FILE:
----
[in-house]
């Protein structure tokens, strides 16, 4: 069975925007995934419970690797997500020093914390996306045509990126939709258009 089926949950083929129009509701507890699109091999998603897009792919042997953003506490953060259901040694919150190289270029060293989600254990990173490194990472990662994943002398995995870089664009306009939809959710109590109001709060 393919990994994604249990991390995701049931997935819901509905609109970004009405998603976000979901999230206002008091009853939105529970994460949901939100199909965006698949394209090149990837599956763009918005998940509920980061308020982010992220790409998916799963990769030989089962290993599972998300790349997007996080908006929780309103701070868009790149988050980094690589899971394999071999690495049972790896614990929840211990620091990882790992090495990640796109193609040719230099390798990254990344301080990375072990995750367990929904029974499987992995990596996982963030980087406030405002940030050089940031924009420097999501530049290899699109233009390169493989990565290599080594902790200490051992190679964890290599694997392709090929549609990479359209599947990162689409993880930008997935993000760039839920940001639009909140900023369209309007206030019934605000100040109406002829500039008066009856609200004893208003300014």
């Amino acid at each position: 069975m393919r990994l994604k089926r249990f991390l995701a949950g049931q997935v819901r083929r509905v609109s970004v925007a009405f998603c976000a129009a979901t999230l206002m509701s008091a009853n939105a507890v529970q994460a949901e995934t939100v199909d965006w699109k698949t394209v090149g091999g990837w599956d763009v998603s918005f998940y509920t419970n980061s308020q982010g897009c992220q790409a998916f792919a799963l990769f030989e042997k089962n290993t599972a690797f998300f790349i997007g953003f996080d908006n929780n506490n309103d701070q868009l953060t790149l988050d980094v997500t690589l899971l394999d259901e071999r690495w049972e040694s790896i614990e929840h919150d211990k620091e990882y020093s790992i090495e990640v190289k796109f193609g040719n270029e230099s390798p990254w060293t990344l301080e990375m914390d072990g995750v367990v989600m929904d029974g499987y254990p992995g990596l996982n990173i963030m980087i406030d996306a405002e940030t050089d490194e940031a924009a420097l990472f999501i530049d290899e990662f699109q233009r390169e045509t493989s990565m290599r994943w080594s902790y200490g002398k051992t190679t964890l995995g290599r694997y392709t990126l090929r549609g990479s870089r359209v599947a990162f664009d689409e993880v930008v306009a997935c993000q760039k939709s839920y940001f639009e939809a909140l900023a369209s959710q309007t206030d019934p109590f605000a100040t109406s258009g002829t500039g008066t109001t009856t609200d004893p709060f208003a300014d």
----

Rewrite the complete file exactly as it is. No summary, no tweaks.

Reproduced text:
[in-house]
């Protein structure tokens, strides 16, 4: 069975925007995934419970690797997500020093914390996306045509990126939709258009 089926949950083929129009509701507890699109091999998603897009792919042997953003506490953060259901040694919150190289270029060293989600254990990173490194990472990662994943002398995995870089664009306009939809959710109590109001709060 393919990994994604249990991390995701049931997935819901509905609109970004009405998603976000979901999230206002008091009853939105529970994460949901939100199909965006698949394209090149990837599956763009918005998940509920980061308020982010992220790409998916799963990769030989089962290993599972998300790349997007996080908006929780309103701070868009790149988050980094690589899971394999071999690495049972790896614990929840211990620091990882790992090495990640796109193609040719230099390798990254990344301080990375072990995750367990929904029974499987992995990596996982963030980087406030405002940030050089940031924009420097999501530049290899699109233009390169493989990565290599080594902790200490051992190679964890290599694997392709090929549609990479359209599947990162689409993880930008997935993000760039839920940001639009909140900023369209309007206030019934605000100040109406002829500039008066009856609200004893208003300014």
């Amino acid at each position: 069975m393919r990994l994604k089926r249990f991390l995701a949950g049931q997935v819901r083929r509905v609109s970004v925007a009405f998603c976000a129009a979901t999230l206002m509701s008091a009853n939105a507890v529970q994460a949901e995934t939100v199909d965006w699109k698949t394209v090149g091999g990837w599956d763009v998603s918005f998940y509920t419970n980061s308020q982010g897009c992220q790409a998916f792919a799963l990769f030989e042997k089962n290993t599972a690797f998300f790349i997007g953003f996080d908006n929780n506490n309103d701070q868009l953060t790149l988050d980094v997500t690589l899971l394999d259901e071999r690495w049972e040694s790896i614990e929840h919150d211990k620091e990882y020093s790992i090495e990640v190289k796109f193609g040719n270029e230099s390798p990254w060293t990344l301080e990375m914390d072990g995750v367990v989600m929904d029974g499987y254990p992995g990596l996982n990173i963030m980087i406030d996306a405002e940030t050089d490194e940031a924009a420097l990472f999501i530049d290899e990662f699109q233009r390169e045509t493989s990565m290599r994943w080594s902790y200490g002398k051992t190679t964890l995995g290599r694997y392709t990126l090929r549609g990479s870089r359209v599947a990162f664009d689409e993880v930008v306009a997935c993000q760039k939709s839920y940001f639009e939809a909140l900023a369209s959710q309007t206030d019934p109590f605000a100040t109406s258009g002829t500039g008066t109001t009856t609200d004893p709060f208003a300014d």